Triple-digit temps broil West

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BOISE, Idaho (AP) – Sweltering residents across the West headed for lakes and rivers on Thursday, seeking relief from triple-digit temperatures expected set records through at least today.

Some office workers were given the option to float on innertubes down the Boise River instead of sitting at stuffy desks, with temps in Boise expected to reach 105 degrees. Forecasters predicted a high of 107 today – six degrees higher than the 101 record for that date set in 1985.

“Once it gets that high – 105, 107, 109 – it just feels hot,” said Rick Overton, a copywriter who arranged the float trip for the digital marketing firm Wirestone. “I’m going to keep a tube under my desk for the whole summer and whenever it gets this hot I’m going to escape.”

But temperatures in part of the West were climbing so high that authorities warned residents of southern Nevada, southeastern California and northwestern Arizona to avoid any outdoor activity except during the cooler early morning hours. Phoenix was expected to reach 115 degrees; forecasters predicted a high of 123 degrees in Baker, Calif.

In St. George, Utah, a high of 115 was predicted for Thursday, just two degrees shy of the state’s all-time temperature record set in 1985. St. George Police Sgt. Craig Harding has been giving out heat safety tips to residents in radio announcements and in a column he writes for a local newspaper. But some still aren’t paying attention.

“Unbelievably, on Monday we actually responded to a call of a child locked in a car,” he said. “If we find a kid in that situation, they’re going to get a ticket for child neglect.”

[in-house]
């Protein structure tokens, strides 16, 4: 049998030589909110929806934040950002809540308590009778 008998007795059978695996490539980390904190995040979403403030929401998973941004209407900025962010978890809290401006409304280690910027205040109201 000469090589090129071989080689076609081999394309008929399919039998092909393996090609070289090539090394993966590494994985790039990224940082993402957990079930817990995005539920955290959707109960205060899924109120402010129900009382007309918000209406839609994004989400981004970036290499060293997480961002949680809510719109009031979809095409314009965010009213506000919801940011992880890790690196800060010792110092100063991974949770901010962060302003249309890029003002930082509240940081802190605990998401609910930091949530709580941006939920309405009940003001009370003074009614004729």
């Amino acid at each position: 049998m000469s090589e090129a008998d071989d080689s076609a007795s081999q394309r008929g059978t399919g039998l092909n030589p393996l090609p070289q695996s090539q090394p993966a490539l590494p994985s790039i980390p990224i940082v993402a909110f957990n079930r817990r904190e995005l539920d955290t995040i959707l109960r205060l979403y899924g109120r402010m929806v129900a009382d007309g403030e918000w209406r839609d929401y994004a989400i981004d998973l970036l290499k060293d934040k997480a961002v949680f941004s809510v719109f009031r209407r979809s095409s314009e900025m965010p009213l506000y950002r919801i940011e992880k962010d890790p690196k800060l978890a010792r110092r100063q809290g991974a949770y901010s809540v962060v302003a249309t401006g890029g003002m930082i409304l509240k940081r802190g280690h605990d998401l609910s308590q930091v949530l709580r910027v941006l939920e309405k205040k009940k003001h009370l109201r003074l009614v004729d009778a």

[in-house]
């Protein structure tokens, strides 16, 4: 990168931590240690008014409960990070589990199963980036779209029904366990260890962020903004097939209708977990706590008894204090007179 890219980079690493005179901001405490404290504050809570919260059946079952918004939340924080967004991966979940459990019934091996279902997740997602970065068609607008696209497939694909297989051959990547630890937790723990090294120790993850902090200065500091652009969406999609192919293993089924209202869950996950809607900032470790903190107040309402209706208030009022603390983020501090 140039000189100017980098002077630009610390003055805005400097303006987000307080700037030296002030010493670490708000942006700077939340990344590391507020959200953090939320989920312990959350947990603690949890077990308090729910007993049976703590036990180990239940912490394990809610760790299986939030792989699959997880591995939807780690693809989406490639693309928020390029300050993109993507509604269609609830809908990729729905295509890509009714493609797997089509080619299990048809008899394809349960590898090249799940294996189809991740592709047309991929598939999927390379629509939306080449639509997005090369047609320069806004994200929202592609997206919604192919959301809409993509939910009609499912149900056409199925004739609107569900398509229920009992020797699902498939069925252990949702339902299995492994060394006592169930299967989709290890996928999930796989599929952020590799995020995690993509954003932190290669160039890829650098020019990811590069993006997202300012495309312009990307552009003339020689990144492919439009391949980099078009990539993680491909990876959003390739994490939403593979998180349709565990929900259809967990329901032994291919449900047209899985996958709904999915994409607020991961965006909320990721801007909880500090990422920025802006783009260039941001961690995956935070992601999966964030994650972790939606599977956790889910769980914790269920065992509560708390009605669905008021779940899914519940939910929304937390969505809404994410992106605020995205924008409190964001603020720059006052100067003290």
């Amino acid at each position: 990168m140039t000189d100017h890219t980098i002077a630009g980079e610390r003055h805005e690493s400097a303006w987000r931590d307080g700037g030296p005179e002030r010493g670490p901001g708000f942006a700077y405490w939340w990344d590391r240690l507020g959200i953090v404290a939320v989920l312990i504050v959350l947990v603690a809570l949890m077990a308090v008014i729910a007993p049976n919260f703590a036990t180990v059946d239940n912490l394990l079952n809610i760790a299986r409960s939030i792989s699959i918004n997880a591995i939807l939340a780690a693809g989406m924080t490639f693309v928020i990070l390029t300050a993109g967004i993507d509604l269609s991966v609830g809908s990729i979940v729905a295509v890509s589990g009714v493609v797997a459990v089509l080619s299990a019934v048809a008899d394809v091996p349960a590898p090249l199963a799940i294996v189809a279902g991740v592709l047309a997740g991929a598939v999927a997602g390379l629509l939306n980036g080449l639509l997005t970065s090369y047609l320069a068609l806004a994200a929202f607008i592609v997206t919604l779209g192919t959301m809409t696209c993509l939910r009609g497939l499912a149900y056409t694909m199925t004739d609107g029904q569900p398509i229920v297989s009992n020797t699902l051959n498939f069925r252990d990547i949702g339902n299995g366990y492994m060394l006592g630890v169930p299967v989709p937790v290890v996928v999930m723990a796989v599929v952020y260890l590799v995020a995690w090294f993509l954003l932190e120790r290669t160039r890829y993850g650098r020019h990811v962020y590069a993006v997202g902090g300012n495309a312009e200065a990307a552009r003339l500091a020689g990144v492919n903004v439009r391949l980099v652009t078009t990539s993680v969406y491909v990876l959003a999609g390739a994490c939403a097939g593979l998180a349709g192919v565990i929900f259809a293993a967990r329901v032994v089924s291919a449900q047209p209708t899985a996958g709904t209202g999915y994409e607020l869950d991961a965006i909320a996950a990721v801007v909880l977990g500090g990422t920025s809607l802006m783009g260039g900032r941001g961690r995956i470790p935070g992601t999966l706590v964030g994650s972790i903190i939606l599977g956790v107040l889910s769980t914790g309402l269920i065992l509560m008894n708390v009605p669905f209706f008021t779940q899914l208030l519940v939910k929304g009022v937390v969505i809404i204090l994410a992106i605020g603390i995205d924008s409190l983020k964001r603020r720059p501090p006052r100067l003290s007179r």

Around Las Vegas – where temperatures reached 109 degrees before 1 p.m. Thursday – transformers were overheating and causing electrical pole fires because of all the people switching on their air conditioners, said Scott Allison with the Clark County Fire Department.

In Montana, farmers anxiously watched their crops and thermometers. High temperatures for a handful of days can harm crop yield.

“Prolonged heat is devastating. Four or five days of it is going to be hard,” said wheat farmer Lynn Nordwick near Poplar, Mont.

Even Stanley, Idaho, which at more than 6,000 feet elevation is routinely the coldest place in the lower 48 states, was seeing record highs, the National Weather Service said. The remote town in the Sawtooth Mountains was expected to reach 93 degrees Thursday, and 92 degrees Friday.

Hardly anyone in the tiny town has air conditioning, said Nancy Anderson, Stanley deputy city clerk. The City Hall offices are also without that amenity.

“They’re all going to the lakes and the rivers and trying to find the shade,” Anderson said.

At least 150,000 people were expected to flock to the Lake Mead National Recreation Area in Nevada and Arizona in hopes of cooling off in the water this weekend.

said Roxanne Dey, recreation area spokeswoman.

“For some people, we’re the only affordable alternative for a place to cool off,” Dey said.

In Spokane, Wash., the temperature was expected to soar past 100, breaking a record for July 5 set in 1975. In the northern Idaho lake city of Sandpoint, a forecast temperature of 103 would break a record for the date set in 1926, the National Weather Service said.

Northeastern Oregon residents were experiencing what was expected to be the hottest day of the year on Thursday, with temperatures hitting 107 in Hermiston and Pendleton.

The heat and a dry spring raised concern among firefighters.

“We’re really primed to burn right now,” said Dennis Winkler, an assistant fire management officer for the Wallowa-Whitman National Forest. “We’re well above average in terms of fire danger for this time of year.”

An index that helps fire officials estimate how fast flames would spread was at its highest point for early July in the past decade, said Dave Quinn, who manages an interagency dispatch center at the La Grande Airport in Oregon.

The heat wave began last week after a large high pressure center developed over Arizona, said National Weather Service forecaster Paul Flatt in Boise. A weather pattern was pushing that high-pressure center north into Canada, Flatt said, but most of the West is expected to experience high temperatures into next week.

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